Monday, September 30, 2013

Wetsuit Tip #3: How to: Dry your wetsuit the fastest way

No one likes putting on a cold, wet, wetsuit. It's an uncomfortable experience, but necessary if you want to surf more than once in a day.
To get your wetsuit drying faster we have a few simple tips to follow:


1) Rinse and hang wetsuit - inside out

Rinsing your wetsuit is good practice and will give your wetsuit a longer life. After rinsing, hang it up on a wide plastic hanger, inside out (a ventilator hanger is ideal).
Hang it in a breezy well ventilated area out of the sun. Extended exposure to UV rays will damage the neoprene in your wetsuit.


2) Leave for 20 minutes

Leave it for about 20 minutes. The water in the wetsuit will start to pool in the lower arms and legs.


3) Squeeze

Now squeeze the pooled water out of each arm and leg. Start at the shoulder and squeeze your way down to the wrist.
On the leg, start at the thigh and squeeze your way down to the ankles.

Repeat this step after waiting another 20 minutes.


4) Leave to dry

Leave your wetsuit hanging in the breeze for another hour or two. After this time it should be dry enough to put on comfortably.
Drying time is dependent on the type of neoprene and lining your wetsuit is made of.
Yamamoto neoprene (used in Seventhwave wetsuits) is made from Limestone and is 94% hydrophobic so the majority of the water is absorbed in the nylon lining only.
Most other brands are made from oil-based neoprene which is less hydrophobic - between 60%-70%. These wetsuits absorb more water and therefore take a lot longer to dry.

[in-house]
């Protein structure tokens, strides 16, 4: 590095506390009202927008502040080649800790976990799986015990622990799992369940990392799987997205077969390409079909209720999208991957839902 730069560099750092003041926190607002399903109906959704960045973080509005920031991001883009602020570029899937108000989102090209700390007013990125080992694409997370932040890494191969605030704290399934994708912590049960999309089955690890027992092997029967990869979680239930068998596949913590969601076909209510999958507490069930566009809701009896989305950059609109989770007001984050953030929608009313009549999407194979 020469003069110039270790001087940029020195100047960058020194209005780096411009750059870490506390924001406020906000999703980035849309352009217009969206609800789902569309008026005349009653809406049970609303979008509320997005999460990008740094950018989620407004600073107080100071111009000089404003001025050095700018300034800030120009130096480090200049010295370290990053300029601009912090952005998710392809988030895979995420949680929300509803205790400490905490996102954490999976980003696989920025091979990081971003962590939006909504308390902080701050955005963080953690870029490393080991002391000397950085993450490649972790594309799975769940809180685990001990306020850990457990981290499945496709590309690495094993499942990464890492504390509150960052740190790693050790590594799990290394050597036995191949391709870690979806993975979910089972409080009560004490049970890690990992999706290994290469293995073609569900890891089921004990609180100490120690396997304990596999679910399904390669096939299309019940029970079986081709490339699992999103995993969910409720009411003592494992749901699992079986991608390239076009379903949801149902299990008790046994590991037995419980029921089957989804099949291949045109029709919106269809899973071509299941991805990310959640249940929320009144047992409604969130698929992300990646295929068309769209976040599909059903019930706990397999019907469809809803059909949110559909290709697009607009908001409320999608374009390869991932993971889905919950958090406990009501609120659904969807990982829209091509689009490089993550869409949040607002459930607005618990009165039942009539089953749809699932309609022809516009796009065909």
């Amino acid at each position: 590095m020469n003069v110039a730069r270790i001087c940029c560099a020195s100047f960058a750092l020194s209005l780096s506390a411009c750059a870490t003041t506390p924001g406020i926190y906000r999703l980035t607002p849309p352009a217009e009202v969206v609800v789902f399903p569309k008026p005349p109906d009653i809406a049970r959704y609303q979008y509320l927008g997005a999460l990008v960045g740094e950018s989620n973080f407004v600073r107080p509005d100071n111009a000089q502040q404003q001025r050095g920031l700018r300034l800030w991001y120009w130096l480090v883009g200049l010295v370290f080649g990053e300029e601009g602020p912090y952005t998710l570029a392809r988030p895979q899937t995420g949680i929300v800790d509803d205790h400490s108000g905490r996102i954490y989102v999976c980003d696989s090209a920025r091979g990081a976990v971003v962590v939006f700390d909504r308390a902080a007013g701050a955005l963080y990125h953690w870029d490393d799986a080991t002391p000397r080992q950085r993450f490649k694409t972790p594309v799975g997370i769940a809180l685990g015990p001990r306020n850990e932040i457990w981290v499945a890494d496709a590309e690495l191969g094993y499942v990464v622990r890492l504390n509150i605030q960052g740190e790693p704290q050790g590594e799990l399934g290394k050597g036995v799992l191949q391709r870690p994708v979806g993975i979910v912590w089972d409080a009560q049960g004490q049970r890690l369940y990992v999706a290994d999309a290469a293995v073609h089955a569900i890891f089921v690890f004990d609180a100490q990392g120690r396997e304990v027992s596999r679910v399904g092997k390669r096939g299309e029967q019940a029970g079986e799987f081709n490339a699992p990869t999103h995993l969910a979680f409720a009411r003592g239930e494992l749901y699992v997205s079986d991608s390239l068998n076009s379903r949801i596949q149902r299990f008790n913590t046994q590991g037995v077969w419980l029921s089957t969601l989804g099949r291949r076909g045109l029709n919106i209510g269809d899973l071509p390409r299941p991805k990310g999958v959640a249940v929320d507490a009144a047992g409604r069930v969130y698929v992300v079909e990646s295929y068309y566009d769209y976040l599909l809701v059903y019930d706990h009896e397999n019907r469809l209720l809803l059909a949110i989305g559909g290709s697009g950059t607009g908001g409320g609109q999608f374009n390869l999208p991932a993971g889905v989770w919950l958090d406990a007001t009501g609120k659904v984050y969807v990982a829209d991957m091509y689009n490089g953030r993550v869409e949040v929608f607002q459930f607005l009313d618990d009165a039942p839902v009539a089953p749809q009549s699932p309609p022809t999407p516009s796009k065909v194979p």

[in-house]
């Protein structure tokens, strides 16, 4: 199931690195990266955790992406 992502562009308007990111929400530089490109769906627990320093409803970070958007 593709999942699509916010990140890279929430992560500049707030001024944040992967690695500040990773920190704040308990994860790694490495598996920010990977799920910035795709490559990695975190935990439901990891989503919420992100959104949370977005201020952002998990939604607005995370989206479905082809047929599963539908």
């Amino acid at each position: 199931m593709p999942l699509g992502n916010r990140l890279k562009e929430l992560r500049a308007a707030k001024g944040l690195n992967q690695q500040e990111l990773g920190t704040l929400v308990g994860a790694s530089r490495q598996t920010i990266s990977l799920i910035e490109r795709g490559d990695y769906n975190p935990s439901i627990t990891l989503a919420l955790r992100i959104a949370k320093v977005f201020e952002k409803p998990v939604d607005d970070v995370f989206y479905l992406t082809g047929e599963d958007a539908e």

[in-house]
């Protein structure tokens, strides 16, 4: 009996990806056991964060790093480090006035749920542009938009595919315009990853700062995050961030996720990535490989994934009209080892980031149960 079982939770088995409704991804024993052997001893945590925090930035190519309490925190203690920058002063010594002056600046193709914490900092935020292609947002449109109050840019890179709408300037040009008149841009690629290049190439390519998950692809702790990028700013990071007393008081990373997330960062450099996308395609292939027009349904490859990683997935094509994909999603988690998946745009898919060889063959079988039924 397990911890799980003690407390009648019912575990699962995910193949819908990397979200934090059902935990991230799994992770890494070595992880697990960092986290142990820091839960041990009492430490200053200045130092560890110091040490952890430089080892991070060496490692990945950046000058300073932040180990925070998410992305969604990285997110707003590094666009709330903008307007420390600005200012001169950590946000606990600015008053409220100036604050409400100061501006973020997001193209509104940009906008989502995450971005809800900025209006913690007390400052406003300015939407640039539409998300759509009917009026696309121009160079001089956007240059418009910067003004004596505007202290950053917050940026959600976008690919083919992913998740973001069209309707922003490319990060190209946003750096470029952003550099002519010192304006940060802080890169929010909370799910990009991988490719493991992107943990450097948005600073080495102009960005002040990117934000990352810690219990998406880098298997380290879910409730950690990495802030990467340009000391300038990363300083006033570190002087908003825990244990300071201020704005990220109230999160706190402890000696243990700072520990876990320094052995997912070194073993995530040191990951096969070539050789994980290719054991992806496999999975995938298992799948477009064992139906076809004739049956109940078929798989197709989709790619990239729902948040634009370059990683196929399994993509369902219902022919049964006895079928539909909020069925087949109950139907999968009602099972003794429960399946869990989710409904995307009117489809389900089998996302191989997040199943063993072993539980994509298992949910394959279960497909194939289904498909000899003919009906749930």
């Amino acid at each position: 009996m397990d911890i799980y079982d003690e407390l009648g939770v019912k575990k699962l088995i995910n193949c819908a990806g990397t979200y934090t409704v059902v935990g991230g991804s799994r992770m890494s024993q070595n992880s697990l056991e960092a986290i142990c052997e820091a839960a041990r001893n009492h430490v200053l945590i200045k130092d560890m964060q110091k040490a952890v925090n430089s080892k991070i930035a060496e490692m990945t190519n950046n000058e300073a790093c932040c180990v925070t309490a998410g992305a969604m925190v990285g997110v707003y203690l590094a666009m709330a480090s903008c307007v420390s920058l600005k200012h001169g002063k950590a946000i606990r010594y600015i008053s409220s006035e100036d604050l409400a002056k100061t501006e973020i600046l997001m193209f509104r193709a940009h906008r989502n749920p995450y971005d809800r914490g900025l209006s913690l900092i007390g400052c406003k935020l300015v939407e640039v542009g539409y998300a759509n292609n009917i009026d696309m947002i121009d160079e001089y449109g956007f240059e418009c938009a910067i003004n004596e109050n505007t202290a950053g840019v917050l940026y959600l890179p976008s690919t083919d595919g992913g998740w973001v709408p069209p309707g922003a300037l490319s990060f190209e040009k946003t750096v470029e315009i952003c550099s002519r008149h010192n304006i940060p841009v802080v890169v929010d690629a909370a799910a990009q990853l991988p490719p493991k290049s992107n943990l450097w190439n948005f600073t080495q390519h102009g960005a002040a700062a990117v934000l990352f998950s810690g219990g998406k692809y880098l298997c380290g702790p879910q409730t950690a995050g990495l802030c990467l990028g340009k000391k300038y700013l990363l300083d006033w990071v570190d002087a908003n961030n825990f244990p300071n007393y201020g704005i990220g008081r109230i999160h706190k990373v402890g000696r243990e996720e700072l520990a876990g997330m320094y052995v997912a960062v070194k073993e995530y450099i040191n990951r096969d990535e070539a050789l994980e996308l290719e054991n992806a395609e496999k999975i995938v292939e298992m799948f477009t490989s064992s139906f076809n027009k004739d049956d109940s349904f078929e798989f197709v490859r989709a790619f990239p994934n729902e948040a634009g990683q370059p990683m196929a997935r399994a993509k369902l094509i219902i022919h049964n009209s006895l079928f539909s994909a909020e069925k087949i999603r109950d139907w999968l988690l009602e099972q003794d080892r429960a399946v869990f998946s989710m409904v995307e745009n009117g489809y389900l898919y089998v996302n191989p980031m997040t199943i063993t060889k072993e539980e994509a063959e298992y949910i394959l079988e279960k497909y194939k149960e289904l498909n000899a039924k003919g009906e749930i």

Extra tips

During Winter or in cold conditions, drying your wetsuit will take longer especially outside or in a garage (it might not be totally dry by morning). Bathrooms are generally well ventilated rooms - perfect for drying a wetsuit. Hang your wetsuit in the shower or over the bathtub and squeeze the water out of the arms and legs a few times in the first two hours.

Ventilator Quick-Dry Hanger These extra wide hangers allow lots of air to flow through your wetsuit - speeding up drying time. The large width of the hanger also reduces strain on the shoulders and keeps the wetsuit from stretching out. Check them out [here].

Seventhwave Wetsuits are made in New Zealand from Yamamoto neoprene. Seventhwave Wetsuits are different because we make each wetsuit Custom-Fit, to the customers measurements. We like to get your measurements and details and then custom make your preferred wetsuit model and thickness to your exact size and shape. We think that's why we get such good feedback from our customers, many of whom come back again and again. To own a Seventhwave wetsuit is to support New Zealand made, to stand up for quality and to experience water sports in a new and warmer way.

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Anonymous said...

Hey I lay out my towell on the floor, lay out my wet wettie on top of it, roll the whole lot up tight (like a swiss roll), then walk all over it, turn 1/4 over and walk all over it again. The towell takes up nearly all the moisture and my big name crap non- Seventh Wave wettie is dry in about half the time it would normally take. Cheers :)

Sue said...

That sort of treatment will work, and may be OK for a "big name crap non-Seventhwave wettie", but no way would I treat my valuable Seventhwave wettie like that. Just saying ...